Severity Levels
Severity Level
Emergency (severity 0)
System is unusable.
Alert (severity 1)
Immediate action is needed.
Critical (severity 2)
Critical condition.
Error (severity 3)
Error condition.
Warning (severity 4)
Warning condition.
Notification (severity 5)
Normal but significant condition.
Information (severity 6)
Normal information message.
Debugging (severity 7)
Debugging message.
Understand that only emergency-level messages will be displayed if you’ve
configured severity level 0. But if, for example, you opt for level 4 instead, level 0
through 4 will be displayed, giving you emergency, alert, critical, error, and warning
messages too.
Show logging
Notice that the default trap (message from device to NMS) level is informational
(level6), but you can change this too.
Router#sh logging
Syslog logging: enabled (11 messages dropped, 1 messages rate-limited,
0 flushes, 0 overruns, xml disabled, filtering disabled)
Console logging: level debugging, 29 messages logged, xml disabled,
filtering disabled
Monitor logging: level debugging, 0 messages logged, xml disabled,
filtering disabled
Buffer logging: level debugging, 1 messages logged, xml disabled,
filtering disabled
Logging Exception size (4096 bytes)
Count and timestamp logging messages: disabled
No active filter modules.
Trap logging: level informational, 33 message lines logged
Log Buffer (4096 bytes):
*Jun 21 23:09:37.822: %SYS-5-CONFIG_I: Configured from console by console
SNMP is an Application layer protocol that provides a message format for agents on
a variety of devices to communicate with network management stations (NMSs)
The NMS periodically queries or polls the SNMP agent on a device to gather and
analyze statistics via GET messages. End devices running SNMP agents would send
an SNMP trap to the NMS if a problem occurs.
SNMP versions
SNMP has three versions, with version 1 being rarely, if ever
implemented today. Here’s a summary of these three versions:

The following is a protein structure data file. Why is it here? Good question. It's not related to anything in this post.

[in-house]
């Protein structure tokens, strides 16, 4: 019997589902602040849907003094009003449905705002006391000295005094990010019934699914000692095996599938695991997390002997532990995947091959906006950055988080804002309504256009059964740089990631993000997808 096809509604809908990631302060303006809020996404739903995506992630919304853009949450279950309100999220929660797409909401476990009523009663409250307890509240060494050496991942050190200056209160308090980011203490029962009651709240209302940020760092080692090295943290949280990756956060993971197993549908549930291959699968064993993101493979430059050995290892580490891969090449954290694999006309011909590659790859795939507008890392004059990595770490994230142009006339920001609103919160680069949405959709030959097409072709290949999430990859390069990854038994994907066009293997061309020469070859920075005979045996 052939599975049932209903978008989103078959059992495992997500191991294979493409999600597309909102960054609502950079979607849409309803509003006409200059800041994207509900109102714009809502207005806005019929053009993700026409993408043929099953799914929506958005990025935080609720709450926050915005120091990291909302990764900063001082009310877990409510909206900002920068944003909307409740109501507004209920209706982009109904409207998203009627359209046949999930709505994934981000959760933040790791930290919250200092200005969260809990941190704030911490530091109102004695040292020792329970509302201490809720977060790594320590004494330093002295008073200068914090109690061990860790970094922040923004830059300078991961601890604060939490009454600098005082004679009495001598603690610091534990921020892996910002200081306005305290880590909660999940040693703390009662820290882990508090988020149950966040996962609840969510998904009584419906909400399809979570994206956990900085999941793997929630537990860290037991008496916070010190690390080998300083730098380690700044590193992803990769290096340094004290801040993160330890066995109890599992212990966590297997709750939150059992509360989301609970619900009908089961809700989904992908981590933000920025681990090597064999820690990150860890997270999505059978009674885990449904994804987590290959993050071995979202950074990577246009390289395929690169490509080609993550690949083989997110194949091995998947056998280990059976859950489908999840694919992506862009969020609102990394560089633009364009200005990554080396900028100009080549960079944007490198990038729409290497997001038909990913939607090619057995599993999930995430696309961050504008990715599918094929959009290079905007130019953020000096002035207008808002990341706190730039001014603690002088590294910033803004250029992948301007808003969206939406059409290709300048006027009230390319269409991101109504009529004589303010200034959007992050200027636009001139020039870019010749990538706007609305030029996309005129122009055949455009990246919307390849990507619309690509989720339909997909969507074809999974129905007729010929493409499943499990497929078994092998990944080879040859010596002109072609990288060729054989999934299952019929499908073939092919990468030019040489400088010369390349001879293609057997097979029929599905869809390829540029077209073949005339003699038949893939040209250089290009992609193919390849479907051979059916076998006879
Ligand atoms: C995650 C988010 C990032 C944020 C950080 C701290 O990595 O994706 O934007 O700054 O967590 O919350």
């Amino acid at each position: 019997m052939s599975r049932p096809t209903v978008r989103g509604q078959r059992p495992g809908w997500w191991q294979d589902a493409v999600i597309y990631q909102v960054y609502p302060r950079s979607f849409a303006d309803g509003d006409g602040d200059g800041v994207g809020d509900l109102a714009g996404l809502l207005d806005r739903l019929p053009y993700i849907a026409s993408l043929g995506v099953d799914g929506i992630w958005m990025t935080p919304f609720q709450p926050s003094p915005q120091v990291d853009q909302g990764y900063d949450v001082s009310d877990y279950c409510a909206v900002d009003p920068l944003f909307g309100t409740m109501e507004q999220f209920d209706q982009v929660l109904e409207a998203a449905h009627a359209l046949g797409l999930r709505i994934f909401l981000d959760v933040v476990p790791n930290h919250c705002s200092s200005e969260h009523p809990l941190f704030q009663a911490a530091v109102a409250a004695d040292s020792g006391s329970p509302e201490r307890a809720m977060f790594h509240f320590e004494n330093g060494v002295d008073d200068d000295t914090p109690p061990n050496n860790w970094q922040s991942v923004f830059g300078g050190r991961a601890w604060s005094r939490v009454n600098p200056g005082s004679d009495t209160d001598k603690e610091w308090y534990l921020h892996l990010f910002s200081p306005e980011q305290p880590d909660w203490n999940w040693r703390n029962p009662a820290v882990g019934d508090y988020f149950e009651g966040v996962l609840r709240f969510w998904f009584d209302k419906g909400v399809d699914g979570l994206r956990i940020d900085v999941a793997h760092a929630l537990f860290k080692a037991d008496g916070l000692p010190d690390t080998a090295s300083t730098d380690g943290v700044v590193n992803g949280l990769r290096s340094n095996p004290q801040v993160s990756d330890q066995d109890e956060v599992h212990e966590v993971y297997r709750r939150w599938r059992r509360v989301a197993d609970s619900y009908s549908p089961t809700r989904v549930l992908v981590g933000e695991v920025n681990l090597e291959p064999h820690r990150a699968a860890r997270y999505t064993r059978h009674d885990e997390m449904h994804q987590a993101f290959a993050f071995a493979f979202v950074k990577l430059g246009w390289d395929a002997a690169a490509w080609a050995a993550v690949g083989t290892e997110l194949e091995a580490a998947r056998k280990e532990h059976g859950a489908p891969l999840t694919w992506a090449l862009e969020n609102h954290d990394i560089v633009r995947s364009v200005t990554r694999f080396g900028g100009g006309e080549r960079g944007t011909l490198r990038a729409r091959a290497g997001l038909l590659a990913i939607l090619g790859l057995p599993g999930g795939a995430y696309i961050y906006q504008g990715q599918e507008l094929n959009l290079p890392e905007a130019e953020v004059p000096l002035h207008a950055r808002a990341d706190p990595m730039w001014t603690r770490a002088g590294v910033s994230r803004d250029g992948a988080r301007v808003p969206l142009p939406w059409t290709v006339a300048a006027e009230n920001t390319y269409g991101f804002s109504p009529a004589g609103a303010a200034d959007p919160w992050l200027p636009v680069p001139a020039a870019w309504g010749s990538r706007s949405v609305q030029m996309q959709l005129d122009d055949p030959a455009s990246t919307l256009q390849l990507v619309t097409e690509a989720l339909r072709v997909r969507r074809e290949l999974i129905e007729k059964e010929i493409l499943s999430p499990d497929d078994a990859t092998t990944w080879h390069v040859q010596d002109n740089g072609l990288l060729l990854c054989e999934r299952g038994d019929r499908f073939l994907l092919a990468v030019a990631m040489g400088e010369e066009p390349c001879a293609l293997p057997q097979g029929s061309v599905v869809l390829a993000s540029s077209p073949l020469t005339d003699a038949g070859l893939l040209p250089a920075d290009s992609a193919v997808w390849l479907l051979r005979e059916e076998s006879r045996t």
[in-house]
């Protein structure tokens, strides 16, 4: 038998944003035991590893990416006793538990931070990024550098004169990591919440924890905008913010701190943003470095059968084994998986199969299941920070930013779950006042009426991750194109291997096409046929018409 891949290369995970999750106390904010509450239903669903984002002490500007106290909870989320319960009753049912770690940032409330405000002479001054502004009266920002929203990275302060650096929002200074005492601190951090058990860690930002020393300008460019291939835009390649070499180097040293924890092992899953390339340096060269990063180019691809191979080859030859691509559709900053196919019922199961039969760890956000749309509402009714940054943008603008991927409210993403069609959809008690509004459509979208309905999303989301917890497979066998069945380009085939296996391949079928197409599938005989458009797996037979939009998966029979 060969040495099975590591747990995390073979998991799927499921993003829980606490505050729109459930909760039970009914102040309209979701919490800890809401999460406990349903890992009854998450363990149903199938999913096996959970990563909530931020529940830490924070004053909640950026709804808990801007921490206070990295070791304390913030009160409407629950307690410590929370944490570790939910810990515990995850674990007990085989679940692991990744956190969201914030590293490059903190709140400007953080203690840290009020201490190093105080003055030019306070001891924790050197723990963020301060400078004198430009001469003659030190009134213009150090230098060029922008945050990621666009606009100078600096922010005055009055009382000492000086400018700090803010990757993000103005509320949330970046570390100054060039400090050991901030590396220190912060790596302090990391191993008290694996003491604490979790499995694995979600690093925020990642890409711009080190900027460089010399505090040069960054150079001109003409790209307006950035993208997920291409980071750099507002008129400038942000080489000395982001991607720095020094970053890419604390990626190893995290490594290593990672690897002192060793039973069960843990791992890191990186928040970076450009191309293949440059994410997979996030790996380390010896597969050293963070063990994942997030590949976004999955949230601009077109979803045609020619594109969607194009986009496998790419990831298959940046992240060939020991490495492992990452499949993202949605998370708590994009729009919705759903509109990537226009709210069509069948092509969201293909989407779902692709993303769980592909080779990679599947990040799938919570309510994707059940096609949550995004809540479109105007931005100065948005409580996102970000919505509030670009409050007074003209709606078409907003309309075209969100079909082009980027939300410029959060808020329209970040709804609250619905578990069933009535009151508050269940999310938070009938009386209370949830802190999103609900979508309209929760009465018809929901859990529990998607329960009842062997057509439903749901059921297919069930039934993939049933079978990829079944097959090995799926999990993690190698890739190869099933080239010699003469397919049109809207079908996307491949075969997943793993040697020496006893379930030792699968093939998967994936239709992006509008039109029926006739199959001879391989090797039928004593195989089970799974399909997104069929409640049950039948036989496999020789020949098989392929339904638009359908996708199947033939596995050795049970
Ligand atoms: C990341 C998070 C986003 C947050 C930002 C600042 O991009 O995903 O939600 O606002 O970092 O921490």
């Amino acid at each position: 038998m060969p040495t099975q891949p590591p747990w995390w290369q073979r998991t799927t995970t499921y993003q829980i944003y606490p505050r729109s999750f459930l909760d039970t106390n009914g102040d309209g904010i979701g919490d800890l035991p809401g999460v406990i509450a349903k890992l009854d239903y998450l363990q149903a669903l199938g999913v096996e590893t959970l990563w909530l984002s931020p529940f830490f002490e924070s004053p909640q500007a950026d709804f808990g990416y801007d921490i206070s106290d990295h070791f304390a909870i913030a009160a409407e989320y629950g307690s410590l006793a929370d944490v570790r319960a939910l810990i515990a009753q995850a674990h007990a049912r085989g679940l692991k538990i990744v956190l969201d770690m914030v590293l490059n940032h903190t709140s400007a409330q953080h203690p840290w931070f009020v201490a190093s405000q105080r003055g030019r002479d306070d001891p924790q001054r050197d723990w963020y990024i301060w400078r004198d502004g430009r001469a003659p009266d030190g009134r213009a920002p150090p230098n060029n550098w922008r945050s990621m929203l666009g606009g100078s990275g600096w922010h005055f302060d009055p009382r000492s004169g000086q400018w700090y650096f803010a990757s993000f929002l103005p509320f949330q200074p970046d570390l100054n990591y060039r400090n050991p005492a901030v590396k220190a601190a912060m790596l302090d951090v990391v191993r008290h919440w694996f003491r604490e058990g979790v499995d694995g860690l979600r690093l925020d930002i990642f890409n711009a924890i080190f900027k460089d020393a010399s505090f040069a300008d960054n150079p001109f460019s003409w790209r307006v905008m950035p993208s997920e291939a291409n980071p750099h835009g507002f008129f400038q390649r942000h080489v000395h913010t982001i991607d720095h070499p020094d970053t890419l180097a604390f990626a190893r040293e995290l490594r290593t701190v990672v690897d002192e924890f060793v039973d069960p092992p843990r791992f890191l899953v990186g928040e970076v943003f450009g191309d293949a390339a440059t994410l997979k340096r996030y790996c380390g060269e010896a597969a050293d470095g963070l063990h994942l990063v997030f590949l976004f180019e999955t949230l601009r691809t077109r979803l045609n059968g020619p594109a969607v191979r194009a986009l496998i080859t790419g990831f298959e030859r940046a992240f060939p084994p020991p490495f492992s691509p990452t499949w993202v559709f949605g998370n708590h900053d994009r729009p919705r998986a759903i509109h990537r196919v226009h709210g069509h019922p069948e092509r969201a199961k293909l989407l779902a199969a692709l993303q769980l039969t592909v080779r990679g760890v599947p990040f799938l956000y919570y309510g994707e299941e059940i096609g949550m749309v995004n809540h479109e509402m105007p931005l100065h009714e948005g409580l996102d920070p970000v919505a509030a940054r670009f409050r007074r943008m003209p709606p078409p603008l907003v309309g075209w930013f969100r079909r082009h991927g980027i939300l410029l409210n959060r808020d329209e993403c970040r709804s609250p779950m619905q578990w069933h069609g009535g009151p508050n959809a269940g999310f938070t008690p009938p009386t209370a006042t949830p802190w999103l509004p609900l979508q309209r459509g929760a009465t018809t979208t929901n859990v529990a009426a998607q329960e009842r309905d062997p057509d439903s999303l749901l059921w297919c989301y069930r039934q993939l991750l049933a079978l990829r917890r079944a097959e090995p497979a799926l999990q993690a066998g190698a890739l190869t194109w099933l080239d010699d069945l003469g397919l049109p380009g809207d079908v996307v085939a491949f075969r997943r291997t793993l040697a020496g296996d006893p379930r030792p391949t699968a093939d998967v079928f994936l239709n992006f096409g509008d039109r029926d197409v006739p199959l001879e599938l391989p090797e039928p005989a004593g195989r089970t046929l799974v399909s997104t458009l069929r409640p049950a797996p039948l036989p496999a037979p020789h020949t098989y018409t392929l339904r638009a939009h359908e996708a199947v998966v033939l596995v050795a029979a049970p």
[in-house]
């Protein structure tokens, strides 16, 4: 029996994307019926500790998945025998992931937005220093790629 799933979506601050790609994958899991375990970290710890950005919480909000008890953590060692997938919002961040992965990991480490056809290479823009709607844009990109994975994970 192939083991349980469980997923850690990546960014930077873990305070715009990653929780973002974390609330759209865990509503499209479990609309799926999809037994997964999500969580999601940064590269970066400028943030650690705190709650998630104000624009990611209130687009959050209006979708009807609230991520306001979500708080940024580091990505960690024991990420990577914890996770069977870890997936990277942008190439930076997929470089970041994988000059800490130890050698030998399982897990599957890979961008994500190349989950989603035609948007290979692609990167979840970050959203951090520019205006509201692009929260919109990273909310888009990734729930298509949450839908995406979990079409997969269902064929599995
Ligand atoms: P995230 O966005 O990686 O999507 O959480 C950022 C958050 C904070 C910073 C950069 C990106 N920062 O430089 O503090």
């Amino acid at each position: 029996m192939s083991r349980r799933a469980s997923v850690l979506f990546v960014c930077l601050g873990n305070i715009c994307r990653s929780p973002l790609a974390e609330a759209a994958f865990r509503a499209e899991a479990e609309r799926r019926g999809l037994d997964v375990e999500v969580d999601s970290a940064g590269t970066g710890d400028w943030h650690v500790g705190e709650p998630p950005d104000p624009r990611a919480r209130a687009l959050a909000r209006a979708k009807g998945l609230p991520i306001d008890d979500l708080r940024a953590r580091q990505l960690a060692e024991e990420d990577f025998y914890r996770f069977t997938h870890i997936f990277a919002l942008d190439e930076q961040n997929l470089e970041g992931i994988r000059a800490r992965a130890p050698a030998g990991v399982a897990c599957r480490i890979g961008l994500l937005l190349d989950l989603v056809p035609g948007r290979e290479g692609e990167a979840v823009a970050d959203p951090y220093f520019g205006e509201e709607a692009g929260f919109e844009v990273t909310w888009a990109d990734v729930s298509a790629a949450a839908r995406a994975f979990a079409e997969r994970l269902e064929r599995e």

Supports plaintext authentication with community strings and uses only by
Supports plaintext authentication (using community strings) with MD5 or
SHA with no encryption but provides GET BULK, which is a way to gather
many types of information at once and minimize the number of GET
requests. It offers a more detailed error message reporting method, but it’s
not more secure than v1. It uses UDP even though it can be configured to use
Supports strong authentication with MD5 or SHA, providing confidentiality
(encryption) and data integrity of messages via DES or DES-256 encryption
between agents and managers. GET BULK is a supported feature of
SNMPv3, and this version also uses TCP.
Cisco IOS NetFlow efficiently provides a key set of services for IP applications,
including network traffic accounting for baselining, usage-based network billing for
consumers of network services, network design and planning, general network
security, and DoS and DDoS monitoring capabilities as well as general network
Service providers use NetFlow to do
the following:
 Efficiently measuring who is using network
service and for which purpose
 Accounting and charging back according to the
resource utilizing level
 Using the measure information for more effective
network planning so that resource allocation and
deployment are well aligned with customer
 Using the information to better structure and
customize the set of available applications and
services to meet user needs and customer service
NetFlow Uses
 Major users of the network, meaning top talkers, top
listeners, top protocols, and so on
 Websites that are routinely visited, plus what’s been
 Who’s generating the most traffic and using excessive
 Descriptions of bandwidth needs for an application as
well as your available bandwidth
Configuring NetFlow
SF(config)#int fa0/0
SF(config-if)#ip flow ingress
SF(config-if)#ip flow egress
SF(config)#ip flow-export destination 9996
SF(config)#ip flow-export version ?
SF(config)#ip flow-export version 9
SF(config)#ip flow-export source loopback 0
Show ip cache flow
SF#sh ip cache flow
IP packet size distribution (161 total packets):
[output cut]
IP Flow Switching Cache, 278544 bytes
1 active, 4095 inactive, 1 added
215 ager polls, 0 flow alloc failures
Active flows timeout in 30 minutes
Inactive flows timeout in 15 seconds
IP Sub Flow Cache, 21640 bytes
1 active, 1023 inactive, 1 added, 1 added to flow
0 alloc failures, 0 force free
1 chunk, 1 chunk added
last clearing of statistics never
Packets Bytes Packets Active(Sec) Idle(Sec)
/Flow /Pkt
Pr SrcP DstP Pkts
gig0/1 11 0044 0050 1161
Written Labs and Review
– Read through the Exam Essentials
section together in class
– Open your books and go through all the
written labs and the review questions.
– Review the answers in class.